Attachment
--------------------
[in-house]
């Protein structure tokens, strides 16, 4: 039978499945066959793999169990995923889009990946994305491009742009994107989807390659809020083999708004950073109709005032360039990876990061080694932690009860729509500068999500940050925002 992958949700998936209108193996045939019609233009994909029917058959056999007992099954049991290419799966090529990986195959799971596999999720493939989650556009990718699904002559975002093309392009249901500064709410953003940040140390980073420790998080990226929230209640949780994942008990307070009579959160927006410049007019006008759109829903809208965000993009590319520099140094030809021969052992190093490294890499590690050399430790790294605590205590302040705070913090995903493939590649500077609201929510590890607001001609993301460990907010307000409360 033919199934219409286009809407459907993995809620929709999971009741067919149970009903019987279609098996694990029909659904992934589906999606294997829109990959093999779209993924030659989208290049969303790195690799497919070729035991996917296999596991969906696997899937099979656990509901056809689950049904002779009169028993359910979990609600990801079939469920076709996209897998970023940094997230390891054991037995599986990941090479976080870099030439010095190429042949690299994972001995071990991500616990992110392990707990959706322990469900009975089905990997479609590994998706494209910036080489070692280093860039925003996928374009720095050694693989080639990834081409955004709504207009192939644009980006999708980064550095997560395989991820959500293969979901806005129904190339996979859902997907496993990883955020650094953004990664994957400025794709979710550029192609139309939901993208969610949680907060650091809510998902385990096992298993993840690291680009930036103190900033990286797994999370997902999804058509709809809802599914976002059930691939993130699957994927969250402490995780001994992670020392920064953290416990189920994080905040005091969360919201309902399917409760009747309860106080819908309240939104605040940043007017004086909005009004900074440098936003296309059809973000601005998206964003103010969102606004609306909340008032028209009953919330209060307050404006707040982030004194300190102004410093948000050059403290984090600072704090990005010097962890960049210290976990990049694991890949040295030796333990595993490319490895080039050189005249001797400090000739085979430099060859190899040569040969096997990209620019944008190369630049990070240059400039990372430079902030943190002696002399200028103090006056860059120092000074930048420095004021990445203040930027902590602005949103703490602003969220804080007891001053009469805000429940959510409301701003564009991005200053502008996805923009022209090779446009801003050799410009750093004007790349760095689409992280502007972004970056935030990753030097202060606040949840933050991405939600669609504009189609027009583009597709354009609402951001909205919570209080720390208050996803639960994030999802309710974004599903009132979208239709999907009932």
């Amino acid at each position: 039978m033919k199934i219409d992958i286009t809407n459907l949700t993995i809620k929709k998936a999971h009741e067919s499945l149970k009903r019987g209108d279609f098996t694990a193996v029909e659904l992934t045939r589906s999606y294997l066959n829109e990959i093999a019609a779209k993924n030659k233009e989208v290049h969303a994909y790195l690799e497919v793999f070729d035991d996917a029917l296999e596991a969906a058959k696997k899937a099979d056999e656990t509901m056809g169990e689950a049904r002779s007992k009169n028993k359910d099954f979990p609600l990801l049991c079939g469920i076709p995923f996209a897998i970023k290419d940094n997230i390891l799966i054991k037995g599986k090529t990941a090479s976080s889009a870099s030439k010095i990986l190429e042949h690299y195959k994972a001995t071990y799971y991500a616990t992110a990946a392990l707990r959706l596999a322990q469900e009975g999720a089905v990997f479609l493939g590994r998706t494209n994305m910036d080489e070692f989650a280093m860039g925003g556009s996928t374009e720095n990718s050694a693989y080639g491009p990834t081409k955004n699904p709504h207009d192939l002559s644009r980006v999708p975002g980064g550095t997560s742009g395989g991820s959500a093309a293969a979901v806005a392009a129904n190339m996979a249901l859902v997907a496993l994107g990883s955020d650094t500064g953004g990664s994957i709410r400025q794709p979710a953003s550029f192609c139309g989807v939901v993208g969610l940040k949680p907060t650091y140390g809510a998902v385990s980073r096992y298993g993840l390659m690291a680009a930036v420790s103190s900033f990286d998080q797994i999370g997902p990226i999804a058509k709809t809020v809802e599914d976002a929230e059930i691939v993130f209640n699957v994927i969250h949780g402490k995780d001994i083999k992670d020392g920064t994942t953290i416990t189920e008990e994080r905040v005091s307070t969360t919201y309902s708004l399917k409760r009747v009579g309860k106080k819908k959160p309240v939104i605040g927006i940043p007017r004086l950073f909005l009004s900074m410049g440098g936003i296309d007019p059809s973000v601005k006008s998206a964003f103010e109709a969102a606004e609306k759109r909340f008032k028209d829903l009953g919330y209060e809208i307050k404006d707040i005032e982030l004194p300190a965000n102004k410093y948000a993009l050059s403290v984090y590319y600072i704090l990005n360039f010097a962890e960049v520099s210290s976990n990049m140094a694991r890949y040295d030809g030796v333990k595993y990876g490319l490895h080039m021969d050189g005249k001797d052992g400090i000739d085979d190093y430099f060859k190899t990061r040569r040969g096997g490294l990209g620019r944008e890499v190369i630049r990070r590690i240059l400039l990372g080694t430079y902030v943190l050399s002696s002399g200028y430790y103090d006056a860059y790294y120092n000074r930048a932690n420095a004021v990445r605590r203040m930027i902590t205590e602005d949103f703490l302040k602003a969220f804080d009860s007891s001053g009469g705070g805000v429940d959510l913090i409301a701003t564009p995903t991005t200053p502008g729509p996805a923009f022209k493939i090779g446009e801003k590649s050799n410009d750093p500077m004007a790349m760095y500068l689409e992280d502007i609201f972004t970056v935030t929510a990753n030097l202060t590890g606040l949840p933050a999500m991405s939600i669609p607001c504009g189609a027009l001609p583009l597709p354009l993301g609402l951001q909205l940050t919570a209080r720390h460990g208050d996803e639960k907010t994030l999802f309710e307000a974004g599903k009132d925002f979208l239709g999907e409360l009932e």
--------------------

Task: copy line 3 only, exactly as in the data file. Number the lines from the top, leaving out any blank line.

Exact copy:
């Amino acid at each position: 039978m033919k199934i219409d992958i286009t809407n459907l949700t993995i809620k929709k998936a999971h009741e067919s499945l149970k009903r019987g209108d279609f098996t694990a193996v029909e659904l992934t045939r589906s999606y294997l066959n829109e990959i093999a019609a779209k993924n030659k233009e989208v290049h969303a994909y790195l690799e497919v793999f070729d035991d996917a029917l296999e596991a969906a058959k696997k899937a099979d056999e656990t509901m056809g169990e689950a049904r002779s007992k009169n028993k359910d099954f979990p609600l990801l049991c079939g469920i076709p995923f996209a897998i970023k290419d940094n997230i390891l799966i054991k037995g599986k090529t990941a090479s976080s889009a870099s030439k010095i990986l190429e042949h690299y195959k994972a001995t071990y799971y991500a616990t992110a990946a392990l707990r959706l596999a322990q469900e009975g999720a089905v990997f479609l493939g590994r998706t494209n994305m910036d080489e070692f989650a280093m860039g925003g556009s996928t374009e720095n990718s050694a693989y080639g491009p990834t081409k955004n699904p709504h207009d192939l002559s644009r980006v999708p975002g980064g550095t997560s742009g395989g991820s959500a093309a293969a979901v806005a392009a129904n190339m996979a249901l859902v997907a496993l994107g990883s955020d650094t500064g953004g990664s994957i709410r400025q794709p979710a953003s550029f192609c139309g989807v939901v993208g969610l940040k949680p907060t650091y140390g809510a998902v385990s980073r096992y298993g993840l390659m690291a680009a930036v420790s103190s900033f990286d998080q797994i999370g997902p990226i999804a058509k709809t809020v809802e599914d976002a929230e059930i691939v993130f209640n699957v994927i969250h949780g402490k995780d001994i083999k992670d020392g920064t994942t953290i416990t189920e008990e994080r905040v005091s307070t969360t919201y309902s708004l399917k409760r009747v009579g309860k106080k819908k959160p309240v939104i605040g927006i940043p007017r004086l950073f909005l009004s900074m410049g440098g936003i296309d007019p059809s973000v601005k006008s998206a964003f103010e109709a969102a606004e609306k759109r909340f008032k028209d829903l009953g919330y209060e809208i307050k404006d707040i005032e982030l004194p300190a965000n102004k410093y948000a993009l050059s403290v984090y590319y600072i704090l990005n360039f010097a962890e960049v520099s210290s976990n990049m140094a694991r890949y040295d030809g030796v333990k595993y990876g490319l490895h080039m021969d050189g005249k001797d052992g400090i000739d085979d190093y430099f060859k190899t990061r040569r040969g096997g490294l990209g620019r944008e890499v190369i630049r990070r590690i240059l400039l990372g080694t430079y902030v943190l050399s002696s002399g200028y430790y103090d006056a860059y790294y120092n000074r930048a932690n420095a004021v990445r605590r203040m930027i902590t205590e602005d949103f703490l302040k602003a969220f804080d009860s007891s001053g009469g705070g805000v429940d959510l913090i409301a701003t564009p995903t991005t200053p502008g729509p996805a923009f022209k493939i090779g446009e801003k590649s050799n410009d750093p500077m004007a790349m760095y500068l689409e992280d502007i609201f972004t970056v935030t929510a990753n030097l202060t590890g606040l949840p933050a999500m991405s939600i669609p607001c504009g189609a027009l001609p583009l597709p354009l993301g609402l951001q909205l940050t919570a209080r720390h460990g208050d996803e639960k907010t994030l999802f309710e307000a974004g599903k009132d925002f979208l239709g999907e409360l009932e």